Preferably, the array of sensors 104 comprises an array of random access sensors, such as an array of Charge Injection Devices (CID) which operate in the visible part of the spectrum. Typically, the array comprises at least 20002000 elements and preferably 50005000 elements. An example of such an array is available in the CID camera, manufactured and sold by CID Technologies Ltd. of Liverpool, England.

Alternatively, the array of sensors 104 may be any suitable array of random access Charge Coupled Device (CCD) array or an infra Red (IR) sensitive array.

The lens assembly 106 preferably comprises any suitable lens assembly which provides a wide angle panoramic view. Such lenses are well known in the art and are described, for example, in the book "Photographic Optics" by A. Cox, published by Focal Press of London, England, the content of which is incorporated herein by reference.

According to one preferred embodiment of the present invention, the system 100 activates a portion of the array elements of optical sensor 104 at a time, as shown in FIGS. 3A and 3B to which reference is now made.

FIG. 3A schematically illustrates the array of sensors 104 and its control system. The control system of the array of sensors 104 preferably comprises a sequencer 112 and two registers, an X register 114 and a Y register 116. The sequencer 112 is preferably connected to the computer 107 (FIG. 2).

It is a particular feature of the present invention that the sensors of the array of sensors 104 are random access sensors, such as an array of CID sensors. Therefore, the sequencer 112 may generate any address, i.e. an X and Y coordinate, and any sequence of not necessarily neighboring addresses. In the non-limiting example of FIG. 3A, the following four sensors are addressed in order to define a portion of the sensor array 120, sensor 122 with the coordinated (Xi, Yj,) sensor 124 with the coordinates (Xi+a,Yj,), sensor 126 with the coordinates (Xi, Yj+b) and sensor 128 with a coordinates (Xi+a,Yj+b).

It will be appreciated that the rate by which data can be retrieved from the full array of sensors is relatively slow and therefore, by activating only a portion thereof at a time, the computer 107 can process the received data. The amount of data from the desired FOV may be comparable to the amount of data retrieved from the entire sensor of prior art systems and therefore, can be utilized in place of the prior art sensors. The amount of received data is also compatible with the frequency of typical monitors (not shown) on which the sensed FOV may be displayed.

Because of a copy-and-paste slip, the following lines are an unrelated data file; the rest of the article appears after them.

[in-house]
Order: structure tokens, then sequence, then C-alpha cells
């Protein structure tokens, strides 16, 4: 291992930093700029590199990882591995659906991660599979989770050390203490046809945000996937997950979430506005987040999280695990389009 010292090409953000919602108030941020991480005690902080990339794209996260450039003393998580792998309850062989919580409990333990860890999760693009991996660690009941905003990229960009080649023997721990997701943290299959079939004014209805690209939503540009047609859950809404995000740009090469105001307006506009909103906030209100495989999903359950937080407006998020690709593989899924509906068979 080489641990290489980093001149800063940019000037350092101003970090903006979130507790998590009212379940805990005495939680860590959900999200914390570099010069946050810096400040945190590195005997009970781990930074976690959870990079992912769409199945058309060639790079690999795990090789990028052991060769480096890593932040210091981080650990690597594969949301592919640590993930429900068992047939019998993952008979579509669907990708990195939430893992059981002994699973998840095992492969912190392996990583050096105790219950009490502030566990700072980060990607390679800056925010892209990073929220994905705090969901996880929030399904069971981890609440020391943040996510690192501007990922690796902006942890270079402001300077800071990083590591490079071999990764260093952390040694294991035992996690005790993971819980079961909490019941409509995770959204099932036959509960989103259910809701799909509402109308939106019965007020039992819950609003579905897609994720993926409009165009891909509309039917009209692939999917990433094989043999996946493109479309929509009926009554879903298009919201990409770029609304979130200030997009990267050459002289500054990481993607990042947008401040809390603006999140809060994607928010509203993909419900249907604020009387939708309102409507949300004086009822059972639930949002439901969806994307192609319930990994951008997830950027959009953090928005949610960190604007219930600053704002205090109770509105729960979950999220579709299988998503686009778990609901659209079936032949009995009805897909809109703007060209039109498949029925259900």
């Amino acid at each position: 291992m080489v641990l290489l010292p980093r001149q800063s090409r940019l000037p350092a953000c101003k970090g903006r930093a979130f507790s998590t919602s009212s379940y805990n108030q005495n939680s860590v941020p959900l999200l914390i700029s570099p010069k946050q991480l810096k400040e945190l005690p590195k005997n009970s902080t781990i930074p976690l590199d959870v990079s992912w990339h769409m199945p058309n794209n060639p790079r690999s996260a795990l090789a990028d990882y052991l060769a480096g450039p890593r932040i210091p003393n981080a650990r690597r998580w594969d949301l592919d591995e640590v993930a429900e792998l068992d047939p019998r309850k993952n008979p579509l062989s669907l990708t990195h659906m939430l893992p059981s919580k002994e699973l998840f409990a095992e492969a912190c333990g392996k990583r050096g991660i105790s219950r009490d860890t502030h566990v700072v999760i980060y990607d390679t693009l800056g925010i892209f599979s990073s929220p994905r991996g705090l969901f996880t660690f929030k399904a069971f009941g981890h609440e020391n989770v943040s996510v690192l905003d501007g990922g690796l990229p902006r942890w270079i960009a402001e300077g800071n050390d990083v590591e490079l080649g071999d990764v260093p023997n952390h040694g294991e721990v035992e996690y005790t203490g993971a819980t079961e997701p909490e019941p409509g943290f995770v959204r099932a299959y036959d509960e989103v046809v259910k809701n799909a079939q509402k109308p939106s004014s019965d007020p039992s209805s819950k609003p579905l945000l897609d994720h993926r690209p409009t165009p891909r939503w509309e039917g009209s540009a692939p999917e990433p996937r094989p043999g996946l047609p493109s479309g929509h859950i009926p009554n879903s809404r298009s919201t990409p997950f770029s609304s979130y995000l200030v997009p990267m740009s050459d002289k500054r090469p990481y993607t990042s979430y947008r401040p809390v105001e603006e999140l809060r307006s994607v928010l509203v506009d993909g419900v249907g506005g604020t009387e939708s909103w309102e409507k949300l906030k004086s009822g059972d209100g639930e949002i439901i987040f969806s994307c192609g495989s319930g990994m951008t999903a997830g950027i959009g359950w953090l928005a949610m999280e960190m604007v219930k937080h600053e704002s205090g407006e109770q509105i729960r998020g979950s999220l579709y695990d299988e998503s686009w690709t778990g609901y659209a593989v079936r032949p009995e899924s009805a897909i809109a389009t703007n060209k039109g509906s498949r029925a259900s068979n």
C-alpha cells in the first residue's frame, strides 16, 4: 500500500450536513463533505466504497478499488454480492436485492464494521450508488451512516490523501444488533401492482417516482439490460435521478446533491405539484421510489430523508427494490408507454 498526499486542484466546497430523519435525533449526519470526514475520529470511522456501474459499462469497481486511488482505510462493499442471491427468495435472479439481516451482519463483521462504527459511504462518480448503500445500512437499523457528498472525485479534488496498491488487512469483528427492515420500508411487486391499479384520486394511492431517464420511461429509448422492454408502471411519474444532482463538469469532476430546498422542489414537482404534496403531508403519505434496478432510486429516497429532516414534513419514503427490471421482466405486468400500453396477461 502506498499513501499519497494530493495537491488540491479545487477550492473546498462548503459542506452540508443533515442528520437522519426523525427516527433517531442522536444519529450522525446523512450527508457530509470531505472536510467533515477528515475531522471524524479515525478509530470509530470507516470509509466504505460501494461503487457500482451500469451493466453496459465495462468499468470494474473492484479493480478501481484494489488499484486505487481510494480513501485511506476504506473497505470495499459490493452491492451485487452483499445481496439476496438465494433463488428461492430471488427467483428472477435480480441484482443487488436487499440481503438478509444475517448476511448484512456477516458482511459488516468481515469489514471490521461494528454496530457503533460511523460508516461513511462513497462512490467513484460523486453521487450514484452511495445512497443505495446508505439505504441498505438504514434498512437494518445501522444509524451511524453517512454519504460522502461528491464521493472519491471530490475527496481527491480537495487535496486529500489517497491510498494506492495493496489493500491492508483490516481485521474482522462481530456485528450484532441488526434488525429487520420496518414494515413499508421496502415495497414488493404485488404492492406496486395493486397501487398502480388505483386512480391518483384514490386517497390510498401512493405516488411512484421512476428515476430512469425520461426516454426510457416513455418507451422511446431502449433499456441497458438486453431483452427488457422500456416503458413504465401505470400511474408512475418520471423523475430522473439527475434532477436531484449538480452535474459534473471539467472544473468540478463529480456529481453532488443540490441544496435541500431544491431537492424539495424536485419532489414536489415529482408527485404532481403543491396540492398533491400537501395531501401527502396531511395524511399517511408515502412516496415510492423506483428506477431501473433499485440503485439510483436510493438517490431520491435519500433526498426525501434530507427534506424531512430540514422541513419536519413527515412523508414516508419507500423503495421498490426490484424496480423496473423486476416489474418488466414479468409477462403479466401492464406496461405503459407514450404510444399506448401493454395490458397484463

The obtained displayed images of the FOV can be stabilized either in a closed loop manner or in an open loop manner. In the closed loop manner, data is retrieved from the FOV at a high rate, such as 300 frames per second. By averaging over a number of such fast read images, each of which represents an effectively stationary image, the signal to noise ratio can be improved, thereby minimizing blurring. In the open loop manner, a background jitter rate can be determined by employing a rate sensor (not shown), such as a rate gyro or a number of accelerometers, and the center of the next FOV can be accordingly shifted.

It is a particular feature of the present invention that the system 100 can detect an object at a slow or a fast rate as desired. By activating a smaller number of sensors of the array of sensors, the rate by which data is retrieved can be increased, thereby allowing faster tracking.

In the non-limiting example of FIG. 3B, a matrix of 10 by 10 CID sensors is shown for simplicity. Two of the sensors 130 and 132 are referenced. The sequence that the sequencer 112 generates for activating the sensors within the addressed region of the array 104 is shown by the meandering line 134. This sequence describes the order by which the sensors are addressed in the scanning mode. If an object is sensed, the system 100 may switch to a tracking mode in which the sequencer 112 may generate a sequence according to the direction of the object within the FOR 108 (FIG. 2).

Reference is now made to FIGS. 4A and 4B which illustrate two modes of operation of the system 100. In the non-limiting example of FIG. 4A, portions of the array 104 of equal size, 140, 142 and 144 are shown. For example, for a sensor array of 2000 by 2000 CID sensor elements which is directed to a FOR of 60 degrees, each of these portions corresponds to a FOV of 6 degrees which is comparable to that of prior art systems.